Game time was approaching, and Michael Galper and his brother Brendan were sitting in famously rowdy Section 329, wearing their Islanders sweaters and ready for another raucous day at the old barn.
Having fun yet this season, guys?
"Wow, I've never actually seen this before in my life,'' Michael, 28, said. "So it's pretty crazy, really crazy. I have never, ever seen this. I remember literally buying $10 tickets and going all the way to the bottom. No one was here."
This was yesterday afternoon, before the Islanders won (yet again) and sold out Nassau Coliseum (yet again) in this winter of their content.
Here's the really crazy thing about the Galper brothers:
They live in Brooklyn, attended the Islanders' preseason games there and still would prefer to keep commuting to Nassau County a couple of dozen times a season than taking an easy subway ride to Barclays Center.
"I'd rather come here," Michael said. "The stadium is so much better. It's built for hockey . . . This is it. This is home, no matter what. It's literally home."
Said Brendan: "It's louder here . . . It's like we're guests there."'
Thus do the Galper brothers nicely illustrate the ambivalence of a situation so strange that "bittersweet" does not begin to describe it -- one that could turn the oft-overlooked Islanders into a compelling national story this spring.
On one hand, their days in Uniondale are dwindling fast. On the other, they and their fans are having a rollicking good time along the way, illustrating what everyone will be missing come autumn.
It's . . . strange. But for the short term, it's also good fun.
"It's been phenomenal," said Chris King, in his 21st season on the Isles' radio broadcasts and 26th covering them overall. "It's the season we've all hoped for and never knew we would get, especially here in this building."
Monday's 7-4 victory over the Flyers before a family-oriented holiday crowd improved the Islanders to 16-4 at home. They won 13 home games all of last season.
They have five consecutive sellouts and 11 overall. That's nine more than last season at the Coliseum.
"When this building's full it's one of the best in the league," forward Matt Martin said. "When they're loud and the building is rocking, it pushes us forward to want to win hockey games.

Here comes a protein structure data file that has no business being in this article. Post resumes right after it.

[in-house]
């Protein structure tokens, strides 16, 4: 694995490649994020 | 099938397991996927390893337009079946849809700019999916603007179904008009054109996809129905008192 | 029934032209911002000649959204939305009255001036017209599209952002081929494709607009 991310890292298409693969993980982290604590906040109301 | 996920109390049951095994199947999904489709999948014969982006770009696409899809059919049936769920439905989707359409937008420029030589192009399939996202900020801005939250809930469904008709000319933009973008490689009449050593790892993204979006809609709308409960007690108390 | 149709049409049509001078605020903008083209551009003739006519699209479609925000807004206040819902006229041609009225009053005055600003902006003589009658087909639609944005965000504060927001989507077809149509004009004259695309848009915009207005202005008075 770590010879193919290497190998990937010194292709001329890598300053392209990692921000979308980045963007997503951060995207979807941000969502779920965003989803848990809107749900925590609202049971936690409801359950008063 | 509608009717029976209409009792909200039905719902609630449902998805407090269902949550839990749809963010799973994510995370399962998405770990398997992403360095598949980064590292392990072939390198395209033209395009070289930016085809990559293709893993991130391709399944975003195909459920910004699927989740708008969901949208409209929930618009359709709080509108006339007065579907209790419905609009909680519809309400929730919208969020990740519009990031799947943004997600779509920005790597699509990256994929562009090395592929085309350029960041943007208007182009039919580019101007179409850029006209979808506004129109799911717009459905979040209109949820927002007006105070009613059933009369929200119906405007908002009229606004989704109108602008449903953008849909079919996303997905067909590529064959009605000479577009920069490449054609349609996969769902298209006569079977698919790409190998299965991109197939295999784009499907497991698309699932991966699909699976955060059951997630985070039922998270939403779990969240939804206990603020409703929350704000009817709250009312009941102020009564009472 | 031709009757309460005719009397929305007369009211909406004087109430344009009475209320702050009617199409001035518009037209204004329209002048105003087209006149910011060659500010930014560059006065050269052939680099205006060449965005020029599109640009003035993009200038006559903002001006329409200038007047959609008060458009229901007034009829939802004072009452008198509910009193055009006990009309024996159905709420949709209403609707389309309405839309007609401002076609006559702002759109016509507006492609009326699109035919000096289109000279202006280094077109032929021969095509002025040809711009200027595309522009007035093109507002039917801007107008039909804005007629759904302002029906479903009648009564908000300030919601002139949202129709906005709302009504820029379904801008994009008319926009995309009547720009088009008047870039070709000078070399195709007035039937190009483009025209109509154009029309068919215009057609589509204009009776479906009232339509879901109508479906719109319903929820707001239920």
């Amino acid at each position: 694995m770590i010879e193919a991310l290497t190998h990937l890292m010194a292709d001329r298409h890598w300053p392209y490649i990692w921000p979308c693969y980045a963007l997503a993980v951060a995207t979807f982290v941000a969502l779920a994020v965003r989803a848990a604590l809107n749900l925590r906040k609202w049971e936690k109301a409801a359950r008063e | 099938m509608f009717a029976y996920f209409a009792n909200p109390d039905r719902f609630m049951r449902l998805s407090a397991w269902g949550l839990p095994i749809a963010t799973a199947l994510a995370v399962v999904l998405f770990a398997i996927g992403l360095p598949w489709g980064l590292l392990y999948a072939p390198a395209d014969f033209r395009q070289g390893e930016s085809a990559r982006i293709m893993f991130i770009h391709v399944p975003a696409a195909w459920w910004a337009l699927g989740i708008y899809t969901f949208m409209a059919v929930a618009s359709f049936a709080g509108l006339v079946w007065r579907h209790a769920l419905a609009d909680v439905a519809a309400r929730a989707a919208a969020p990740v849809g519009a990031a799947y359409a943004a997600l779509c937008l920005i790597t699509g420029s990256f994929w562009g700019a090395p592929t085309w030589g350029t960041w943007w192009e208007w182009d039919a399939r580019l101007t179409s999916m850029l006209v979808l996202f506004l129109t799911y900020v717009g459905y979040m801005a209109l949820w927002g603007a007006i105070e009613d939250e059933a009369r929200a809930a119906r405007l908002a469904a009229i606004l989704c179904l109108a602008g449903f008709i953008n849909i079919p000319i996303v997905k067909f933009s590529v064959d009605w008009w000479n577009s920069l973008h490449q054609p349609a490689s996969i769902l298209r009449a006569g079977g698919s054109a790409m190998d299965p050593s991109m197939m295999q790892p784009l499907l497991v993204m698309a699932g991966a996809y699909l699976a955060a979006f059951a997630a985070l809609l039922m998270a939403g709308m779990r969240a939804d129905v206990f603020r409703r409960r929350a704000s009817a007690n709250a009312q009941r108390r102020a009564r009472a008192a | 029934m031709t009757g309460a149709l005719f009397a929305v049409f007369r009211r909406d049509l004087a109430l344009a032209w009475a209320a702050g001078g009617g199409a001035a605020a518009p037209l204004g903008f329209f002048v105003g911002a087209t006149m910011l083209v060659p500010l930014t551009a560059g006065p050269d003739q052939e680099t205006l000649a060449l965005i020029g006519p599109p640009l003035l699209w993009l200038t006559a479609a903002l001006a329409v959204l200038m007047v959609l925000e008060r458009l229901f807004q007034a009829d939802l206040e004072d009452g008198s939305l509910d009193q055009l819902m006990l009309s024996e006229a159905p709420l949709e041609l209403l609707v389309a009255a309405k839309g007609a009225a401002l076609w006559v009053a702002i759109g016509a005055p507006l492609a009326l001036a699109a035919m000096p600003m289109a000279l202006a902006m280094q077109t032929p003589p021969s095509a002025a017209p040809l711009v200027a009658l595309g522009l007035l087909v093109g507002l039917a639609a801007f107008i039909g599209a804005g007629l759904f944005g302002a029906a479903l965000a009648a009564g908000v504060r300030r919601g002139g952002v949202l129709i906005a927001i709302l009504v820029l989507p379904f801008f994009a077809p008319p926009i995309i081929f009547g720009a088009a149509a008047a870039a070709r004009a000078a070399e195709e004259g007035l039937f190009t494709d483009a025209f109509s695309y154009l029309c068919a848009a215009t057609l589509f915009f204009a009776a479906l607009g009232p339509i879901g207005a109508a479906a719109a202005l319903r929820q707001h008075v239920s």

"We've kind of come together with this 'Yes, Yes, Yes' thing and we're all having fun with it."
Martin was referring to a chant that follows goals, of which there were many Monday. The players also have been doing it after games to acknowledge the fans.
"It's just always a lot of fun," captain John Tavares said of the energy in the building. "It's always a boost."
Coach Jack Capuano made improving the home record a priority. Done. He, too, credited fans with an assist.
"When guys are down and we could have easily folded," he said, "the energy that they are giving this hockey club right now is a big factor in what we've done."
Howie Rose, the TV play-by-play man, called this season a "revelation," adding that seeing the fans so animated "really reinforces the disappointment a lot of us have that they're leaving here."
So the Islanders have arrived at the All-Star break living a dream that has resembled a Disney movie more than a funeral march for their run at the Coliseum. The sad news is the end is near. The happy news is most people appear too distracted to dwell on it.
"When you haven't won a playoff series in 22 years, the more immediate goal is to get to the playoffs and win a series," King said. "I think everyone wants to just enjoy each and every home game the rest of the way."
King noted that April 11, the day of the final regular-season home game, suddenly doesn't loom quite the way it did when the schedule came out. "The fact a playoff game will be the final game in this building," he said, "I think brings a lot of relief to Islanders fans."
Capuano said he has not addressed the westward move with players but understands fans cannot ignore it. Winning eases the pain.
"They have been so passionate here you want to send them off with a feeling of a team that they can be proud of," he said. "That's what I want to do."